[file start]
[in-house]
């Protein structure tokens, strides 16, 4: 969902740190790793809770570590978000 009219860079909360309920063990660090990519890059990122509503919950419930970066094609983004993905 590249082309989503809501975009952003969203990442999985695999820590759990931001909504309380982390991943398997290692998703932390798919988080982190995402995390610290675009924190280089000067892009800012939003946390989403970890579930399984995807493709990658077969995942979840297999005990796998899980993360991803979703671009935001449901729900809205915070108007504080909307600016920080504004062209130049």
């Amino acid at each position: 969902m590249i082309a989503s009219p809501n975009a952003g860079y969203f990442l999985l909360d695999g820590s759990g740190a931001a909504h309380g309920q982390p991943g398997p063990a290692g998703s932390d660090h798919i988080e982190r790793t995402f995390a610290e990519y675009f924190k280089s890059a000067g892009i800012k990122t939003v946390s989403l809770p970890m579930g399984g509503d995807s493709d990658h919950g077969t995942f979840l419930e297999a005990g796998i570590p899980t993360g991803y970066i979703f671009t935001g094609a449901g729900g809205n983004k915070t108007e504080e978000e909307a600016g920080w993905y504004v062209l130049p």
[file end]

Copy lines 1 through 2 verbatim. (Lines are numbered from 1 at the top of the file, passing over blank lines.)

[in-house]
């Protein structure tokens, strides 16, 4: 969902740190790793809770570590978000 009219860079909360309920063990660090990519890059990122509503919950419930970066094609983004993905 590249082309989503809501975009952003969203990442999985695999820590759990931001909504309380982390991943398997290692998703932390798919988080982190995402995390610290675009924190280089000067892009800012939003946390989403970890579930399984995807493709990658077969995942979840297999005990796998899980993360991803979703671009935001449901729900809205915070108007504080909307600016920080504004062209130049």